In “The Northerners” and “The Dress,” Dutch director Alex van Warmerdam proved himself an original observer of bizarre human behavior, unafraid to touch nerves with his scabrous sense of humor. His accomplished fourth feature, “Little Tony,” is both blacker and more tightly focused. A droll comedy about power and possessiveness within a less-than-harmonious menage a trois, the film steadily darkens its mood as it proceeds unpredictably toward the three-way tangle’s drastic solution. The director’s last feature traveled widely through specialized distribs, and while this one is likewise not for broad audiences, it should do the same.
Both “The Northerners” and “The Dress” featured sprawling ensembles of characters, many of whom were only fleetingly introduced. Based on van Warmerdam’s play, “Little Tony” is a three-hander that gets much better acquainted with its characters and the unexpected ways in which they bounce off one another. The quintessentially Dutch setting is a picture-book farmhouse and barn situated in the middle of a green expanse of pastureland.
Illiterate farmer Brand (van Warmerdam) and his overweight, offal-eating wife, Keet (Annet Malherbe), seem basically happy despite her yearning for a child she presumably is unable to have. At precisely what point she hatches her plan to remedy that situation is unclear. But she sets the wheels in motion, perhaps unconsciously, by bringing smart city girl Lena (Ariane Schluter) into the house to teach Brand to read and write.
Brand’s attraction to his shapely teacher, her casual flirtation with him and Keet’s suspicious, supervisory air are energetically played in the story’s very funny establishing stretch. Heightening that energy is a compact set not unlike that of a stage farce, which provides for a flurry of sudden entrances and exits through adjoining doors. When manipulative Keet gets an inkling of Brand’s designs on Lena, she encourages him to make a move on her, facilitating this by convincing him to pass themselves off as brother and sister.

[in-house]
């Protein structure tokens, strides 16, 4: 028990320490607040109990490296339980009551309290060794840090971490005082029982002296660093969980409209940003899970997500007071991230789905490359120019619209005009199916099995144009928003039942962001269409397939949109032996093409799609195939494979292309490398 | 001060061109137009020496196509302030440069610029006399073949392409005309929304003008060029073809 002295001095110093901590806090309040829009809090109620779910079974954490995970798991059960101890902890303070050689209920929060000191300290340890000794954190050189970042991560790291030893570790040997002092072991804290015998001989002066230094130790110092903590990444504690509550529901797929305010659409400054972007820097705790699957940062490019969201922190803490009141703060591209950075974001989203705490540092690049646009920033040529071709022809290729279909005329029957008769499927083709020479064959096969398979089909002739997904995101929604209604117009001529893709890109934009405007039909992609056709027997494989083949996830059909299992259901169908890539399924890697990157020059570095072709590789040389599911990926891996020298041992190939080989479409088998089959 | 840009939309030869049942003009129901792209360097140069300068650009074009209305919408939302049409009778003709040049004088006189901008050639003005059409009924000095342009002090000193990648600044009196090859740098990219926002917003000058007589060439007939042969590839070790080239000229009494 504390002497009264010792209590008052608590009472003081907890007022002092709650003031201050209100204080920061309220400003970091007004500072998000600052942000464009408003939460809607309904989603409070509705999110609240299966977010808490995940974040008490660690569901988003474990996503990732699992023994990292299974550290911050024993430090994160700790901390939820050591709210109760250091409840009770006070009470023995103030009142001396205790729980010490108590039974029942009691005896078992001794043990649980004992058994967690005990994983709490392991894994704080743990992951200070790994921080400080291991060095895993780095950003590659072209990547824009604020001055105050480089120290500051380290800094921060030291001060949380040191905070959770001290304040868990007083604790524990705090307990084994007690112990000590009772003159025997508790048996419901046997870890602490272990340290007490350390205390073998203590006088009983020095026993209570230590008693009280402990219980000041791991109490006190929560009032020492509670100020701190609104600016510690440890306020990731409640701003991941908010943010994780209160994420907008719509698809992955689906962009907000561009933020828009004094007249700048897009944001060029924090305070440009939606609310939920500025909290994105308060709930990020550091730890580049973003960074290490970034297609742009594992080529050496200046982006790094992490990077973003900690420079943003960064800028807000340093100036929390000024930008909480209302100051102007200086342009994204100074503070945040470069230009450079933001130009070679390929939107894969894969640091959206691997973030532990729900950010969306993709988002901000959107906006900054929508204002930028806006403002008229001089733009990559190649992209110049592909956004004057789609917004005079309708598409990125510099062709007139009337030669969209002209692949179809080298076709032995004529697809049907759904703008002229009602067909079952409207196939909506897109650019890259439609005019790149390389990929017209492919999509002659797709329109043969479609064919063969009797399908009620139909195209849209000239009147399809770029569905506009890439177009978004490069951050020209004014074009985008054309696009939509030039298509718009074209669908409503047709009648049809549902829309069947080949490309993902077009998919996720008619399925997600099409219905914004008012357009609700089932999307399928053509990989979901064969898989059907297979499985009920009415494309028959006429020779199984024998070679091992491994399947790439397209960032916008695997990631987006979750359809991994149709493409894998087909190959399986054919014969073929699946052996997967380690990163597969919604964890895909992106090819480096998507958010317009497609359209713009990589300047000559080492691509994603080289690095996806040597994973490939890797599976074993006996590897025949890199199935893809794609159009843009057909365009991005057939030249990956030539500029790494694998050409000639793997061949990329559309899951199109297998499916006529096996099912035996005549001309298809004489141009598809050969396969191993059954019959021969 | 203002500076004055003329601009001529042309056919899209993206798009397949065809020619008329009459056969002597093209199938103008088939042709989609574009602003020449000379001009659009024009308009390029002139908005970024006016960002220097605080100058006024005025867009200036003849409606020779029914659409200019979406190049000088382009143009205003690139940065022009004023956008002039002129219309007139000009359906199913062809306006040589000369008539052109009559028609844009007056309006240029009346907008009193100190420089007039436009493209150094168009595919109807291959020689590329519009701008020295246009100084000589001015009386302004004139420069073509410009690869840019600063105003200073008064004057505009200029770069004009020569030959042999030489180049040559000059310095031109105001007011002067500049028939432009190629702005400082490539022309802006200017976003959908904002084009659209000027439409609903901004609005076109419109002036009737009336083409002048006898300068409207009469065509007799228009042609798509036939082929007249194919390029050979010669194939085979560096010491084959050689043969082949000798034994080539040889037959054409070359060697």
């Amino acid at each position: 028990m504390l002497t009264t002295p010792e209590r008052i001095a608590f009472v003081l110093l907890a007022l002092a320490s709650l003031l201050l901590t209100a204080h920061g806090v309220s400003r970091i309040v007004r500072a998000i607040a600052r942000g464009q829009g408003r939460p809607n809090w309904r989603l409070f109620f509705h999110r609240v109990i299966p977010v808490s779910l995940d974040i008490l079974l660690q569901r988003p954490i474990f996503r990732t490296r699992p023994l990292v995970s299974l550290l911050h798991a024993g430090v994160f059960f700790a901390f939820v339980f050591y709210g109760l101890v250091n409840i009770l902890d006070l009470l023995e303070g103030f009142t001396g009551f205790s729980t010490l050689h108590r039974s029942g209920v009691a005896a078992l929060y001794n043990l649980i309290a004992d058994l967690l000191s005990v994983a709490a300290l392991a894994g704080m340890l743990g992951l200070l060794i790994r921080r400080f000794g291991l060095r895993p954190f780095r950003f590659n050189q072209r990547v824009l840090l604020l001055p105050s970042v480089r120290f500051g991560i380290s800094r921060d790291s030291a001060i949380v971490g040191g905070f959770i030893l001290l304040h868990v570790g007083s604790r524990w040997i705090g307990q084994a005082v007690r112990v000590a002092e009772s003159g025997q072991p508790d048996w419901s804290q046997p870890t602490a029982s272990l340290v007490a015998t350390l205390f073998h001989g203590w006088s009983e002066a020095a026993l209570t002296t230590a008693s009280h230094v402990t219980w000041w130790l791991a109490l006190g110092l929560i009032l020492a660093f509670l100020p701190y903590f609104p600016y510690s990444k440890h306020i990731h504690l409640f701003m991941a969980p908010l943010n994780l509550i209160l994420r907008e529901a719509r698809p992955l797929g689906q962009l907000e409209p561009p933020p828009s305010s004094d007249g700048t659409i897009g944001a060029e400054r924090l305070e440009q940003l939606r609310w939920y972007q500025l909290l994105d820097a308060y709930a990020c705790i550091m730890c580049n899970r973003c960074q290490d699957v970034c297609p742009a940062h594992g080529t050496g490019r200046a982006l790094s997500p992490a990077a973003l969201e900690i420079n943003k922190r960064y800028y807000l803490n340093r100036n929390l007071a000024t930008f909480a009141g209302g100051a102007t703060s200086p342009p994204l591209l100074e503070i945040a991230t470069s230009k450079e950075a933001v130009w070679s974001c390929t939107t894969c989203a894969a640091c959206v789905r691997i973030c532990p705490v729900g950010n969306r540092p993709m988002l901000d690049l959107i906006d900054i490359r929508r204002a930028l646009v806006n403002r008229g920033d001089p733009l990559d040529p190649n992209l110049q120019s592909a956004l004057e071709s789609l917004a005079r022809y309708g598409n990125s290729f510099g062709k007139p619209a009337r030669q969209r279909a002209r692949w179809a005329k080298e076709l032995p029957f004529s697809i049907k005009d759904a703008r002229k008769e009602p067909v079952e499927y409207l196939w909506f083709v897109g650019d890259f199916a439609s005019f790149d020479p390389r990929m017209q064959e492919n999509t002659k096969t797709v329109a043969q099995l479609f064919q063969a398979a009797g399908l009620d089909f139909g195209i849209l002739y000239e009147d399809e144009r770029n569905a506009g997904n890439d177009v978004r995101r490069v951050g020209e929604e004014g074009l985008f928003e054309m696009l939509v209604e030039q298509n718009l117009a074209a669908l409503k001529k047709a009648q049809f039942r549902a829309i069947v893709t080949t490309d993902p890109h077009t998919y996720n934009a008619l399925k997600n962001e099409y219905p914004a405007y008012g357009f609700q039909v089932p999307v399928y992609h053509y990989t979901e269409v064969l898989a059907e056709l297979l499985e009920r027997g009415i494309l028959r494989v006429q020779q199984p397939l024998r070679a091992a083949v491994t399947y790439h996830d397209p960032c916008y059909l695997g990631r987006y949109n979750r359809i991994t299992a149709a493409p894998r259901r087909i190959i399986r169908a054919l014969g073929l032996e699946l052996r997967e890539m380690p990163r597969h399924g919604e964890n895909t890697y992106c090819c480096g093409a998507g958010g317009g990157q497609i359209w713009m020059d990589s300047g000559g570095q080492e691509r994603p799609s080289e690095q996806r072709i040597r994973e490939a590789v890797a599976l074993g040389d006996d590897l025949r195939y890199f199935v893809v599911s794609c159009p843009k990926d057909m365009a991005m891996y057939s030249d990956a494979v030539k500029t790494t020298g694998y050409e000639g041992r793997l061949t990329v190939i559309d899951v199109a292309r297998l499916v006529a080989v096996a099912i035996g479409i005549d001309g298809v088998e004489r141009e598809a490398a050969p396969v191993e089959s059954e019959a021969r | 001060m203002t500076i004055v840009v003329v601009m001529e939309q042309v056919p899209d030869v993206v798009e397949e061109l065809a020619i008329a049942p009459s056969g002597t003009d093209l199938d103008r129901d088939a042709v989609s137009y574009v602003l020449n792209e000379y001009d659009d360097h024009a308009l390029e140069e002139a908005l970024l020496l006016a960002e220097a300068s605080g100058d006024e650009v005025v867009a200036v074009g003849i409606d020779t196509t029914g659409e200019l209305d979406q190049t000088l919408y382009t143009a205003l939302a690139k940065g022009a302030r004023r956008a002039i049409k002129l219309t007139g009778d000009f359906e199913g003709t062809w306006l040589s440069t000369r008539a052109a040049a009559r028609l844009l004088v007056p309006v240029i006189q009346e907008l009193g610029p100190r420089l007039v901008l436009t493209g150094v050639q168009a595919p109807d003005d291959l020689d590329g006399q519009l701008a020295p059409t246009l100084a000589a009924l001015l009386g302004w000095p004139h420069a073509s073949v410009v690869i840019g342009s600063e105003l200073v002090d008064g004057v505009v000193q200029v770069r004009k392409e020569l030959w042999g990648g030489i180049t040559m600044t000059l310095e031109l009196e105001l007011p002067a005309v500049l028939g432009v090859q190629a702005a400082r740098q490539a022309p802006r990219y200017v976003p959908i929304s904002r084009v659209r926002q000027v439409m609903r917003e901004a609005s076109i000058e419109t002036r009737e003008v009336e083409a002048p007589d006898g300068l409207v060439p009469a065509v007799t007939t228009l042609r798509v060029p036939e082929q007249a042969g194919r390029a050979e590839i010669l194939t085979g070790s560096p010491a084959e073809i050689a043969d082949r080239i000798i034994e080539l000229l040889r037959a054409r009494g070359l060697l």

Much of the humor recedes in the uneasy midsection, when Lena moves in and the two strong-willed women stake out their domain while the slow-witted, weaker Brand is henpecked into taking sides with one and then the other.
This change of mood creates a mild feeling of flatness after the opening’s brisk comedy, but van Warmerdam clearly has a purpose, laying the foundation for the dark developments that follow. Despite her hostility to the house’s new mistress, Keet steps aside and accepts secondary status when Lena gives birth to a baby, Little Tony. But her plan to usurp the maternal role and eliminate the romantic competition puts her back on top, calling for decisive action from Brand.
From the director’s main-title paintings of the farm, the house and its interiors, through the rich colors and tidy compositions in lenser Marc Felperlaan’s handsomely lit frames, the film is composed down to its last detail. A slight uncertainty of tone weighs on the midsection before Keet’s desperate scheme is revealed, but the writer-director’s wit and dexterity are always in evidence, making this a stylish assault on the imperiled institutions of marriage and family.
The three leads contribute sharp characterizations and a firm grasp of the material’s deadpan eccentricity, especially Malherbe, who creates a pragmatic, purposeful, not unsympathetic villain who recalls Shirley Stoller’s Martha in “The Honeymoon Killers.”